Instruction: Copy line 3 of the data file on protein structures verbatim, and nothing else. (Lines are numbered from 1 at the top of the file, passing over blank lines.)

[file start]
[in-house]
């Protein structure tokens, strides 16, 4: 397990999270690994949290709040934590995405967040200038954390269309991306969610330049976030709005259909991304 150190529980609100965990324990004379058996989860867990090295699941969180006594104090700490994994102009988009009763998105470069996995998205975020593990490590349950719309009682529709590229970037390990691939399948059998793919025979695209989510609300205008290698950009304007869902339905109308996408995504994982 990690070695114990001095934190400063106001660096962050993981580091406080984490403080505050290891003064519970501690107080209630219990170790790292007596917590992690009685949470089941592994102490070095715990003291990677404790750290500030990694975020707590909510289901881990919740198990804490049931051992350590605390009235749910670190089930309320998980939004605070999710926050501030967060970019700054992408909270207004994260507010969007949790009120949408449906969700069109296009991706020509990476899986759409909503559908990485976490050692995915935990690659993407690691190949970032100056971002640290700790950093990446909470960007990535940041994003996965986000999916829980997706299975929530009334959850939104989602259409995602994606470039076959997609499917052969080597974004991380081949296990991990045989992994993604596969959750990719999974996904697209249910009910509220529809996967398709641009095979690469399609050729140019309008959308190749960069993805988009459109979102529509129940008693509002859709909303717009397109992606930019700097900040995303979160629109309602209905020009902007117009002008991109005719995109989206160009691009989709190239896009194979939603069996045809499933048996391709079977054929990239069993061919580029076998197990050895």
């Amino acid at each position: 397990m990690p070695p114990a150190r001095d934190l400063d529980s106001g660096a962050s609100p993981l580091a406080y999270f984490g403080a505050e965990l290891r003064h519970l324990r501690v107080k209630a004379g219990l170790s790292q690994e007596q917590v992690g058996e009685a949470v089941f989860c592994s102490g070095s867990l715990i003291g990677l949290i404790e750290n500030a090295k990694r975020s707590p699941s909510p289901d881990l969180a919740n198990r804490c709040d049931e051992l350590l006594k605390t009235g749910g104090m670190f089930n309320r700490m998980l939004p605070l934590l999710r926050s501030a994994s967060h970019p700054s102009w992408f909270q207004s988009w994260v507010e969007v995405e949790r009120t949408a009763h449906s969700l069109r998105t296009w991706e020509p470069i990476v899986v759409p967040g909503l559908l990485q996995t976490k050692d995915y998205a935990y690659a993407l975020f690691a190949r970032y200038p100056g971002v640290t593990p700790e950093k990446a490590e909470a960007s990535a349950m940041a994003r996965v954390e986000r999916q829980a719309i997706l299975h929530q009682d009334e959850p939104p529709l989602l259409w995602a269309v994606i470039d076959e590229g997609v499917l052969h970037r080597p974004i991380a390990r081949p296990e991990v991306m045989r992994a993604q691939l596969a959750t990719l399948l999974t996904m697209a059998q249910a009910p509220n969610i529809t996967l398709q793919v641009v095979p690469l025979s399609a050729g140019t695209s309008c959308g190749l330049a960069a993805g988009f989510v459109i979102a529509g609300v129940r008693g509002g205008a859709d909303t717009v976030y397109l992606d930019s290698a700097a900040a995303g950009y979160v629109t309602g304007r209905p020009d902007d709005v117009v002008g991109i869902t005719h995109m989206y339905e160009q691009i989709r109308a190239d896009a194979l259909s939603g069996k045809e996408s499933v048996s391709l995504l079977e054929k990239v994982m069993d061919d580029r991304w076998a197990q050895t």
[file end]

């Amino acid at each position: 397990m990690p070695p114990a150190r001095d934190l400063d529980s106001g660096a962050s609100p993981l580091a406080y999270f984490g403080a505050e965990l290891r003064h519970l324990r501690v107080k209630a004379g219990l170790s790292q690994e007596q917590v992690g058996e009685a949470v089941f989860c592994s102490g070095s867990l715990i003291g990677l949290i404790e750290n500030a090295k990694r975020s707590p699941s909510p289901d881990l969180a919740n198990r804490c709040d049931e051992l350590l006594k605390t009235g749910g104090m670190f089930n309320r700490m998980l939004p605070l934590l999710r926050s501030a994994s967060h970019p700054s102009w992408f909270q207004s988009w994260v507010e969007v995405e949790r009120t949408a009763h449906s969700l069109r998105t296009w991706e020509p470069i990476v899986v759409p967040g909503l559908l990485q996995t976490k050692d995915y998205a935990y690659a993407l975020f690691a190949r970032y200038p100056g971002v640290t593990p700790e950093k990446a490590e909470a960007s990535a349950m940041a994003r996965v954390e986000r999916q829980a719309i997706l299975h929530q009682d009334e959850p939104p529709l989602l259409w995602a269309v994606i470039d076959e590229g997609v499917l052969h970037r080597p974004i991380a390990r081949p296990e991990v991306m045989r992994a993604q691939l596969a959750t990719l399948l999974t996904m697209a059998q249910a009910p509220n969610i529809t996967l398709q793919v641009v095979p690469l025979s399609a050729g140019t695209s309008c959308g190749l330049a960069a993805g988009f989510v459109i979102a529509g609300v129940r008693g509002g205008a859709d909303t717009v976030y397109l992606d930019s290698a700097a900040a995303g950009y979160v629109t309602g304007r209905p020009d902007d709005v117009v002008g991109i869902t005719h995109m989206y339905e160009q691009i989709r109308a190239d896009a194979l259909s939603g069996k045809e996408s499933v048996s391709l995504l079977e054929k990239v994982m069993d061919d580029r991304w076998a197990q050895t």